This is a sponsored guest post.
Children feel the presence of love and the absence of stress well before they’re able to grasp your undying love for them. Kids are sponges, as they say, and they soak up the emotions of their parents. So much so that a parent’s stress strongly affects the development of their brains. Mothers who are chronically stressed during pregnancy increase the chances of their child developing autism and ADHD. Even after birth, stress levels in the household continue to impact brain development.
Bake Your Bun In The Oven With Love, Not Stress
When you’re stressed, your adrenal gland produces more of the stress hormone cortisol. Heightened cortisol levels are beneficial during an emergency, but chronically elevated levels can have negative long-term effects on hormonal development and brain chemistry for both the mother and child. Whereas earlier in evolution the developing fetus would only be exposed to stress hormones in short bursts, stress in mothers is now more chronic than ever before.
When a developing fetus is exposed to elevated cortisol levels, it initiates what’s called the Predictive Adaptive Response. Stress hormones get injected into the placenta and absorbed through the umbilical cord. The fetus is tricked into thinking it needs to prepare for a stressful event, activating its stress response. Studies show that overexposure to cortisol in the womb may increase the risk of ADHD and autism in children.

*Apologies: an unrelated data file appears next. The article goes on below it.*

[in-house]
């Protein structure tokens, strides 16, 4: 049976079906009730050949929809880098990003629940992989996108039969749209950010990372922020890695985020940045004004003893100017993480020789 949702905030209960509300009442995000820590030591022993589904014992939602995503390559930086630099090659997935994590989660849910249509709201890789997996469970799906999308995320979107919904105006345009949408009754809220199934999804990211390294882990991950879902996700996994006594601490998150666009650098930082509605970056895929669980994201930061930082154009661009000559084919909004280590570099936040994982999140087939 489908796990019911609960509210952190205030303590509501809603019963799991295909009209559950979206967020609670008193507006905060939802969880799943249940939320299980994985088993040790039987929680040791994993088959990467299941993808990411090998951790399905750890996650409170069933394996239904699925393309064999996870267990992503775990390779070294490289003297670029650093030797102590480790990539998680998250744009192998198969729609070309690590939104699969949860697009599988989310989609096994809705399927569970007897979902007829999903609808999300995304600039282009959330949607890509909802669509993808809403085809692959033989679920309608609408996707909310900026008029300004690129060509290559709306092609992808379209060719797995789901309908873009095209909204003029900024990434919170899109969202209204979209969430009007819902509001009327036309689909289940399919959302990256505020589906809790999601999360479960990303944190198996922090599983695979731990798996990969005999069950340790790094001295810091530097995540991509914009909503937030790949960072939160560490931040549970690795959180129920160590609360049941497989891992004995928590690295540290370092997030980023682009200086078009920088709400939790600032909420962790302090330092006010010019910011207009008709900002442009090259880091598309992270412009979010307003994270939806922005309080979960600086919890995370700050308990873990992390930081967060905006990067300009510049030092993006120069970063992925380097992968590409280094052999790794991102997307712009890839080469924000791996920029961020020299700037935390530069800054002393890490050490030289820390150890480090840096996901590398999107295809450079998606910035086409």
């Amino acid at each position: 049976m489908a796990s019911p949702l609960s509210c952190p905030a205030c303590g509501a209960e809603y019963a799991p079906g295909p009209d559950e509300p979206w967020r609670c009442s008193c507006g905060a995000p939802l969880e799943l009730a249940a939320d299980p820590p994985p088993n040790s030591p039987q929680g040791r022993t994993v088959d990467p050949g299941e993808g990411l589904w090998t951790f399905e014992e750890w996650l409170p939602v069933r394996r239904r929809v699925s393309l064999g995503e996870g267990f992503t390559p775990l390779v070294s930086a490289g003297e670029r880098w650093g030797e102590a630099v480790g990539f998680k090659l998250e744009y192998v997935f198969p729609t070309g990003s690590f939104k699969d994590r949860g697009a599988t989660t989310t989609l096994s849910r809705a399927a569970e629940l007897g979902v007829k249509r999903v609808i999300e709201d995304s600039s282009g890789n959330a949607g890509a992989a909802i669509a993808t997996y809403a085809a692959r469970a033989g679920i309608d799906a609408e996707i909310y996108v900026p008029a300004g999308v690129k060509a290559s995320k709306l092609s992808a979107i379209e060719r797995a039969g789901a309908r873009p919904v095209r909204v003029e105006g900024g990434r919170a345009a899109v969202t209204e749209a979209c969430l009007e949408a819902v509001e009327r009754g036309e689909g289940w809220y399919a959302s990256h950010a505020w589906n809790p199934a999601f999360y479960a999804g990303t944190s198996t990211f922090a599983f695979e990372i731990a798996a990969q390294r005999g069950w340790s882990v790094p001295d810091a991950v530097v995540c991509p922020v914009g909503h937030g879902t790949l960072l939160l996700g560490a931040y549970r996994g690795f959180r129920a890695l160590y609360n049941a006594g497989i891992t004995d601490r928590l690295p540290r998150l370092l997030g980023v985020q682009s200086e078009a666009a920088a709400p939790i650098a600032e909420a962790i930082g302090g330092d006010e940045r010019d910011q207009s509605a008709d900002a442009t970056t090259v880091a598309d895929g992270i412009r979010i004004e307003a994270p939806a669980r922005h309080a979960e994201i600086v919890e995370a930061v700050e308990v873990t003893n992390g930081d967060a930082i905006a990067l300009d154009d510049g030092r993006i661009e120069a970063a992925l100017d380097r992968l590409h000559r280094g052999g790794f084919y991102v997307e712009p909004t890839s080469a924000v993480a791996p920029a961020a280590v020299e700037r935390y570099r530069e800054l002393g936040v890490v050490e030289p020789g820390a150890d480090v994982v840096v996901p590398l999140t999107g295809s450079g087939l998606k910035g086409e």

Parental Stress and Anxiety In The Household Continues To Impact Brain Development
In 2011, researchers conducted the first longitudinal study documenting how stress levels of the mothers can influence how the child’s genes are expressed well into adolescence. The study found that a mother’s stress increases the chances of children developing various mental health disorders, including anxiety and depression. Researchers call this area of study epigenetics, which investigates how genes can be turned on or off by various environmental cues.
Parental Stress and Rates Of Obesity In Children
Does a stressful household make your kids obese? According to a cross-sectional analysis conducted by the Children’s Hospital of Philadelphia, the answer is yes. The data was based on a 2006 survey where 2,119 parents answered questions about stress in the home, eating habits, and the weight of their children. The study concluded that a strong correlation exists between rates of obesity in children and household stress.
Having kids is stressful. Research shows that this stress gets passed onto children through the expression of their genes and the development of mental health disorders. Being conscious of the impact your emotions have on the health of your kids is essential, but actually reducing stress and anxiety is another challenge altogether.
Meditation, yoga, regular exercise, the right supplements, and sneaking in a little time to treat yourself are important for protecting your children from the cascading effects of parental stress.